Microsoft Word - Course Syllabus 43050


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Microsoft Word - Course Syllabus 43050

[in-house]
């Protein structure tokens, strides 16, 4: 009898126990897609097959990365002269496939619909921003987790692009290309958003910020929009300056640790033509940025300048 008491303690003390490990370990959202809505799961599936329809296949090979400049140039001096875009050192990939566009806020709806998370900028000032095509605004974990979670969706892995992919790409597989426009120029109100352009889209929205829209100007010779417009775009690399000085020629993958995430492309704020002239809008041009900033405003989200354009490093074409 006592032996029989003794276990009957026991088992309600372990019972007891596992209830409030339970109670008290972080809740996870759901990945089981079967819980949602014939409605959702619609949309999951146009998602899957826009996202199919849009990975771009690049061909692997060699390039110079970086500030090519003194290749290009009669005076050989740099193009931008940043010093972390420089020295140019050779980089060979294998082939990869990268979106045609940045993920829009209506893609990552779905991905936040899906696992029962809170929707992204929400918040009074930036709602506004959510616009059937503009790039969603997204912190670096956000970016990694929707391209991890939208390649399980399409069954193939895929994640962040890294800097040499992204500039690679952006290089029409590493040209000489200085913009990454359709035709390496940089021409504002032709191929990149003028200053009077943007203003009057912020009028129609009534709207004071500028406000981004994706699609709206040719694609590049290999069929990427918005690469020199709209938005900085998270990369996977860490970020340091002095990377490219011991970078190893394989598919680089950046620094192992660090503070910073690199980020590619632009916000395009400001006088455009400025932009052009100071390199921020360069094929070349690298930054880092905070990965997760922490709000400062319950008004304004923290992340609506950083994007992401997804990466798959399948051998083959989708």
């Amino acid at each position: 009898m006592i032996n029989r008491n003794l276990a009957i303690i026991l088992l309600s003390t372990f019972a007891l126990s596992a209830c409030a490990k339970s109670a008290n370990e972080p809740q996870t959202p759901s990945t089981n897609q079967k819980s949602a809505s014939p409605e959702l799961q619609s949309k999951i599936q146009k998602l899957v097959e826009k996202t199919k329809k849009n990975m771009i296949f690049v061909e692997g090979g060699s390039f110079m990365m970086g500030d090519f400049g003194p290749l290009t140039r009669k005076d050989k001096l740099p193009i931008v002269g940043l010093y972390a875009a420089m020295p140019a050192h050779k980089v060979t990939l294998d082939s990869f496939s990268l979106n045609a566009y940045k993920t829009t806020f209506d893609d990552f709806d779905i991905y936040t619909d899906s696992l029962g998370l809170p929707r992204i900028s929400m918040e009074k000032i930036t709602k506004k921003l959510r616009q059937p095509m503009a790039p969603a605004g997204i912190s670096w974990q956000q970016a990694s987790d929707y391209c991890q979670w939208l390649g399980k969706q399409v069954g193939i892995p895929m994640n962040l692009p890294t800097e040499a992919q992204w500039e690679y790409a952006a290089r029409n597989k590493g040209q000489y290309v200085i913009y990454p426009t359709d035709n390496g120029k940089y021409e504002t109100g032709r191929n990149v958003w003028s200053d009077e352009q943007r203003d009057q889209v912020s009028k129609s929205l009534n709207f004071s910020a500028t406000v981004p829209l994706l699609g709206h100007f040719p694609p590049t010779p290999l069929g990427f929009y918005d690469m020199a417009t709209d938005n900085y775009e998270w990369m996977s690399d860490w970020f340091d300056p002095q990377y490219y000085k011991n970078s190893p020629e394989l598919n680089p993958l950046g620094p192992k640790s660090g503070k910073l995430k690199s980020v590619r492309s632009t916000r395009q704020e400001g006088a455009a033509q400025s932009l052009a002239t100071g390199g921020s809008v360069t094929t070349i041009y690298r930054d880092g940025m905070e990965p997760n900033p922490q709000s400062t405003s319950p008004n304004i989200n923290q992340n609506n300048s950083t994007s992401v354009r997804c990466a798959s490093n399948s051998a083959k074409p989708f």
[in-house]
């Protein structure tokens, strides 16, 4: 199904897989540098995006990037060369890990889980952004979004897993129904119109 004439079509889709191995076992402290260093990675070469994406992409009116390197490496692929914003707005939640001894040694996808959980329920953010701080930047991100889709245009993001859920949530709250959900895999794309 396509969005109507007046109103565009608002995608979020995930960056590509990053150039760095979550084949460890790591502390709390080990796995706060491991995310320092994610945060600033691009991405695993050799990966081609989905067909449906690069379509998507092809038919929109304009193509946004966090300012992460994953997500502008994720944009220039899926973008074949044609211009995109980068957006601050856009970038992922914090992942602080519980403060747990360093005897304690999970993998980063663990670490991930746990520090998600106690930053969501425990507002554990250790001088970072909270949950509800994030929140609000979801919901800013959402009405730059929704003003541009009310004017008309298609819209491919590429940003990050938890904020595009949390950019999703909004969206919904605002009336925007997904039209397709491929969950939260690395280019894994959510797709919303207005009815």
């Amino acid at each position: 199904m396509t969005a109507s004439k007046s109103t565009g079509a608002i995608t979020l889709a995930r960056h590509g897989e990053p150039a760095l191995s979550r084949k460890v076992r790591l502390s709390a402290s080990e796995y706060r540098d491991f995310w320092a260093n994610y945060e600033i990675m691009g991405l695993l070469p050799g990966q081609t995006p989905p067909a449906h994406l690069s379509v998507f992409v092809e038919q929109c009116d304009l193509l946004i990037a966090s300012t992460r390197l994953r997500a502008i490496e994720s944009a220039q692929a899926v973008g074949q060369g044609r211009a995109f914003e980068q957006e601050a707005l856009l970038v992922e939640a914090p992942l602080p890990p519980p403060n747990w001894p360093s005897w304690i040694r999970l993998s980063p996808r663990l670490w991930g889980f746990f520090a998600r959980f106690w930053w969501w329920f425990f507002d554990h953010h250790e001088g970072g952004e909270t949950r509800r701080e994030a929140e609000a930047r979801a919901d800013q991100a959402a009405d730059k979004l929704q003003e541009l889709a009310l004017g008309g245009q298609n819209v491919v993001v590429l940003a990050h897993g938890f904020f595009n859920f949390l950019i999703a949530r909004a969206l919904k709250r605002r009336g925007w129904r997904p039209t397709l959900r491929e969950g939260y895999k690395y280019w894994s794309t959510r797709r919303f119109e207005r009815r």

1. 1. STRATEGIC MANAGEMENT BA 4305-002 - course #10946: TR 10-11:15am, SOM 2.103 BA 4305-502 - course #10951: TR 5:30-6:45pm, SOM 2.804 Course Syllabus, FALL 2009 Instructor information Roberto Ragozzino Office: 4.402 Phone: 972-883-5868 e-mail: Course website: Office hours: TBA Student assistant information Brian Pinkham Office: 4.102 Office hours: Thursday 2-4pm e-mail: Course co-requisite and prerequisites Co-requisite: BA 4371; Prerequisites: BA 3341, BA 3351, BA 3352, BA 3361 and BA 3365 Course Description This course consists of the interdisciplinary study of persistent performance differences between firms in the international arena. As a field, strategy is a nexus for organizational research that spans multiple disciplines (i.e. economics, psychology, sociology) and its fundamental question is the pursuit of competitive advantage in a single market or industry. Research in the domain of strategic management has indicated that the greatest portion of a firm’s profitability is associated with the conception and implementation of business strategies. The second emphasis in the course is corporate strategy, the pursuit of competitive advantage by simultaneously operating in multiple businesses or industries in the global marketplace. This course will demonstrate that it is possible to describe situations in which corporate strategies should create economic value for the firms that pursue them. The course is divided into discussions of (1) the role of strategic management; (2) the analysis of an industry and its macroeconomic environment; (3) the analysis of the internal resources and capabilities of an organization, including how these resources and capabilities are obtained via business and corporate strategy. My goal is to give you an understanding of how strategic issues are framed, the range of strategic decisions that are faced by most organizations, and how some of the concepts that you might have been exposed to in other courses can generate information used for strategic problem solving. A practical objective of this course will be to cultivate your ability to make well-grounded recommendations as to how a business is or should be competing rather than statements of ‘intuition’ or popular practice. Roberto Ragozzino - BA 4305 Page 1